by Alex van der Zeeuw
Installing a heat pump at home seems to become a popular solution to reduce unnecessary energy consumption, save costs, and create a greener environment. However, not every house works well with heat pump installations. Alternative options for the energy transition might be found in the gathering of accurate data generated from our homes and personalized to our homes. The internet of things, as a collection of everyday devices connected to the internet, can support people in making decisions based on the enormous amounts of personalized data collected. A common example of the IoT being used for improvement can be found with activity trackers to set personalized goals and aims based on user-generated data. Our research findings revealed that there is not much difference between the use of wearable health devices and home devices (such as smart light systems or smart thermostats) in how people relate to their devices in terms of data skills.
Data skills is an umbrella term used to describe the digital skills necessary to retrieve, read, present / visualize, and interpret data. As such, data skills are especially important in understanding how data is used by algorithms. This is very similar in how people are differently skilled in using search queries effectively for the algorithms of search engines such as Google. If you have a better idea which search terms are effective for your purpose, as a latent understanding in how search algorithms work, you do not have to think much about the relevancy the search results and just trust the algorithm. The same goes for the IoT. If you know how to set it up - what it does and how it can be applied effectively - you will have to think less about the results or the data. Instead, you can just trust the algorithm and let it do its work. In terms of data skills, what is similar between using Google, an activity tracker, or a smart thermostat, is that a better understanding of how it works, helps to think less about the outcomes. Its algorithms help to reduce cognitive strains in everyday life. In our research we find that this is how the IoT is commonly used. Whether it helps you to remember that you’ll have to take a few more steps this hour to improve your health, or it reminds you to turn the heating off to reduce energy consumption: The IoT is a tool that supports reducing cognitive strains.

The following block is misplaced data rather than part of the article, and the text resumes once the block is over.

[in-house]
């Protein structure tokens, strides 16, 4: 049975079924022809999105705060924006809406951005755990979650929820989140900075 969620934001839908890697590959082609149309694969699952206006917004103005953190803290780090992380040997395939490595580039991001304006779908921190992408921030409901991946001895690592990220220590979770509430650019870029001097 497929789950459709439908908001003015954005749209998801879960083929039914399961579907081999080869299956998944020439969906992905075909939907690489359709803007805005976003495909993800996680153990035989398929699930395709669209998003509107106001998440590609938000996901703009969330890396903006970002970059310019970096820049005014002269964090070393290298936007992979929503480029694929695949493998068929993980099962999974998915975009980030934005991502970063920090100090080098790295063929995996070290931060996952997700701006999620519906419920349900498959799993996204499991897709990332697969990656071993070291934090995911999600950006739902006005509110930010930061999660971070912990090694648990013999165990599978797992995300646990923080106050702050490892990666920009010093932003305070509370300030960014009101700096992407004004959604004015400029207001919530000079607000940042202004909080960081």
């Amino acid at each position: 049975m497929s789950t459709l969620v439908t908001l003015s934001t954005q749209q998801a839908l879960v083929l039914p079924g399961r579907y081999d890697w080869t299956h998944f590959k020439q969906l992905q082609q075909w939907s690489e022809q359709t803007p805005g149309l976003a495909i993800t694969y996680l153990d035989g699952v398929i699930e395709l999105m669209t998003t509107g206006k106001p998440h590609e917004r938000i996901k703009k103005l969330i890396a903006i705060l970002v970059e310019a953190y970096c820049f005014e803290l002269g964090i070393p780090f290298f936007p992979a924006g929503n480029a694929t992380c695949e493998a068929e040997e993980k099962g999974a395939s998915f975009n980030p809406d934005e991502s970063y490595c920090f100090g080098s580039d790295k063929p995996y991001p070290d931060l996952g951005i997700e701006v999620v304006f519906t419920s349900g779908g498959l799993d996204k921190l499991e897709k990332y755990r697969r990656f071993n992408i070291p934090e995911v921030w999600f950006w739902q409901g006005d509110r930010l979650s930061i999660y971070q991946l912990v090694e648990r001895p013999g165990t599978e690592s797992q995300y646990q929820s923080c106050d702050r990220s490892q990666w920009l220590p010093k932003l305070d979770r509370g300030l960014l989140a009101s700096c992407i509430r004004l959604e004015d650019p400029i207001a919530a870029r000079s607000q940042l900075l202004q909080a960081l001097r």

By following different households over a period of 15 months, we found an interesting pattern from when people first start set up the IoT according to different levels of data skills, to how they change behavior when they start getting their personal data returned to them. What was first aimed at reducing cognitive strains, almost automatically turns into a tool for personalized improvement. Rather than forgetting about their IoT and its data, people start to actively live with their data; they become entrained by their data. People start using an activity tracker not only to get a certain number of daily steps but become actively involved in personalized improvements for their health. The same goes for IoT devices at home. A smart thermostat is not only used to have it turn off or on algorithmically, the second-by-second data returned to them, makes people become more aware of how or when to save energy. By living with data or using data as a lively ‘thing’, personal big data also exerts power with its requests or demands to work well. Think about the streaks you aim for with your daily steps, or the reminders to turn on you location for improved accuracy. The entrainment by personal big data, creates a hunger for more data.
The way we feed our behavior back into our IoT devices to create more data, is how data comes to matter. It changes our reality - our behavior and what matters in our behavior - according to the data we measure and use to achieve certain goals. Reality becomes mediated by the devices we own, the data we retrieve, more importantly the data we grow. However, the hunger for data to make it grow, to nurture it, or any other variation care to data, creates a gap between people in how well they are able to live with data. Here, data skills return as a vital skill to retrieve, read, and interpret, data and how people are able to live with data differently. Ones data hunger is fed with higher proficiencies in data skills. Consequently, in the energy transition between traditional heating, heat pump installations, or alternative options, some people are able to use very accurate, cared for data to inform their decisions, while others are not. This results in different levels of autonomy. One size fits all solutions might seem promising, personal big data generated with the IoT can certainly show otherwise.